See, as you probably know, Sports Illustrated no longer exists. The magazine that had the clout to have a talent like Plimpton screw around for them, published Faulkner, had Robert fucking Frost write about the 1956 All-Star Game, launched the careers of Frank DeFord, Ralph Wiley, Jackie MacMullan, Grant Wahl and so many others, is gone. And that’s sad. The escalating grossness of the swimsuit issue aside, this was a magazine that meant something. It is a place that treasured writing. I read it voraciously, for decades, finding back issues at the library. It was hugely influential on so many people here at South Side Sox, and across the country.

But SI is now owned by The Arena Group, private equity ghouls with the (apparently AI-penned) motto, “Where The Action Is.” Take a look at their mission statement, which they put on their own damn homepage:

The Arena Group is an innovative technology platform and media company with a proven cutting-edge playbook that transforms media brands. We aggregate content across a diverse portfolio of over 265 brands, reaching over 100 million users monthly.

“Brands” is used twice. “Aggregate content” is a phrase. “Diverse portfolio” is another. Also, “100 million users.”

Note that this doesn’t say “readers.” It doesn’t say “writing.” It doesn’t, like, empower authors to reach the most readers. It transforms media brands. It aggregates. It monetizes. And like all investors, it discards.

See, the plan for Sports Illustrated is not to keep building on its valorized reputation. It is to leverage that reputation for clicks. It’s to use the trust that SI has built to boost Arena stock in the short-term so that it can be sold, spun off, disassembled, and forgotten. And boosting profit in the short term is the best way to increase stock value. There are two ways to do this:

  1. The hard work of putting out a good product for which people will pay,
  2. Just make shit up and tell your writers to go to hell.

The latter is easier and cheaper; it is the private equity way. And the greatness of Sports Illustrated is discarded. It’s an afterthought, a line item that can be quickly and easily vetoed.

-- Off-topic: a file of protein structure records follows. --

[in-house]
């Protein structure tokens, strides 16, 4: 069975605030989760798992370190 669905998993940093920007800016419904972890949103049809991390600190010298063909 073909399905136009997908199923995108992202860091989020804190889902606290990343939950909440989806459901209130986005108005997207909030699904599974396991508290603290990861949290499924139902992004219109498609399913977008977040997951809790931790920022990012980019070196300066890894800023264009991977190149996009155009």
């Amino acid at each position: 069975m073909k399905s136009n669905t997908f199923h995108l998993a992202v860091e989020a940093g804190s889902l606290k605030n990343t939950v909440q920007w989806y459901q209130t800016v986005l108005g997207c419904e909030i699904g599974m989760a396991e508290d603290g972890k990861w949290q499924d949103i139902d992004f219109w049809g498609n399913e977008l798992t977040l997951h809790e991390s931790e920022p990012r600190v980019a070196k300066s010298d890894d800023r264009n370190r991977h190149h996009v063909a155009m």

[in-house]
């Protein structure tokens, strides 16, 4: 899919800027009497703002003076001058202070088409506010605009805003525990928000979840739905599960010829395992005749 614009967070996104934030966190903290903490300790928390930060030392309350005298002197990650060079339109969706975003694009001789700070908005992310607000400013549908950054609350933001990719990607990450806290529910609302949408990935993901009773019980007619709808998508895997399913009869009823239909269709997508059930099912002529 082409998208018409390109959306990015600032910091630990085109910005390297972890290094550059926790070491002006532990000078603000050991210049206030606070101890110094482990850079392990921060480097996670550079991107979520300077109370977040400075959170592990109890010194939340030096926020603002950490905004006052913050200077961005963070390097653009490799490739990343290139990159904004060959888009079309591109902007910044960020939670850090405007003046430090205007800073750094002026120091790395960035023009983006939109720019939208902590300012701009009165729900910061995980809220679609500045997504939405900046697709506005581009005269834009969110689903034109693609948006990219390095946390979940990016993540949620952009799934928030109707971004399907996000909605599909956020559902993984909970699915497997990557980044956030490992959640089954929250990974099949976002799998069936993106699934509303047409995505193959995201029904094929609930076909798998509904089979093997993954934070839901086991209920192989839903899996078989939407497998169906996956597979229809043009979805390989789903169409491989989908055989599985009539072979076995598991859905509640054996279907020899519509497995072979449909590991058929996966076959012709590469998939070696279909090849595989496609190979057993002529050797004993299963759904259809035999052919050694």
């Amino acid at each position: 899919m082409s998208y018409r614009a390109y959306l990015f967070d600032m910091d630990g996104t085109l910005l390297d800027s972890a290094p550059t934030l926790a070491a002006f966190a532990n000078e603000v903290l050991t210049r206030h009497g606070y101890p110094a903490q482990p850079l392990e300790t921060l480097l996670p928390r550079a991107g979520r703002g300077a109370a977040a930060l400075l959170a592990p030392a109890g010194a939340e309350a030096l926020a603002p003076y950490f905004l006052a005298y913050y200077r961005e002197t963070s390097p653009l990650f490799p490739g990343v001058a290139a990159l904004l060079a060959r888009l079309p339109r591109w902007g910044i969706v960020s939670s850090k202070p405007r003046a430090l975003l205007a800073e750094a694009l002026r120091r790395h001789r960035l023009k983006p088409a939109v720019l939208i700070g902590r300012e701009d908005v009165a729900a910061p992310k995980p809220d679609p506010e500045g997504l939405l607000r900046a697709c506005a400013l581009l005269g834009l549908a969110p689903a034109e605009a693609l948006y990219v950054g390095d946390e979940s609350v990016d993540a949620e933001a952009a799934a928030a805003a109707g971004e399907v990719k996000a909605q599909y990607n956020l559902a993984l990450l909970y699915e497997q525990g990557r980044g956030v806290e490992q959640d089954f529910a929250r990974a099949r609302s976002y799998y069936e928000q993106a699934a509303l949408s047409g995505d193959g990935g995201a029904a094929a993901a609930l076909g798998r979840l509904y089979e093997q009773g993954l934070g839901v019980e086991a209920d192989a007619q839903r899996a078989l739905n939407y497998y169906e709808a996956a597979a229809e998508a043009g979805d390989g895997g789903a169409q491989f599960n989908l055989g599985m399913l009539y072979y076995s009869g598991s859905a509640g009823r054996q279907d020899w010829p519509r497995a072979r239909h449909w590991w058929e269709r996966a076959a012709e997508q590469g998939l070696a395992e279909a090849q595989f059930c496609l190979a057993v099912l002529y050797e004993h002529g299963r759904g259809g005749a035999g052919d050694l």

This is where we’re at in America. Technology is enabling the most bloodless ghouls in the world to cut the legs off of creativity to boost their stocks by a few percentage points, and in their destructive wake is left a wasteland.

Journalism is being undercut by algorithms and creators are being aced out by language learning models that have nothing to teach. Venture capital goons make more money off destruction than on building. If they can fool you into clicking on something, it doesn’t really matter if you’re angry. They did what they were supposed to: Aggregate. Monetize. Transform. Profit. Move on.

It’s not just sportswriting. It’s happening everywhere, with consequences for our democracy that are overwhelming to think about. But even if it is “just” sports — that means something. We’re all here because we love sports and because we love thinking about, writing about, and talking about it. Even if you hate the idiot who wrote this article, at least you know there is a flesh-and-blood dipshit typing these words.

We’re not here because we want to click on content. Not because we want to aggregate something. But that’s who they see us as. Consumers, not readers. Clickers, not people. Our fondness for what Sports Illustrated used to be makes us the perfect fools, and they’ll exploit that until fondness tastes like ash. And then they’ll ruin the next thing, until there’s nothing left to ruin.

And we’ll be left holding the bag. It’s the biggest prank they can pull.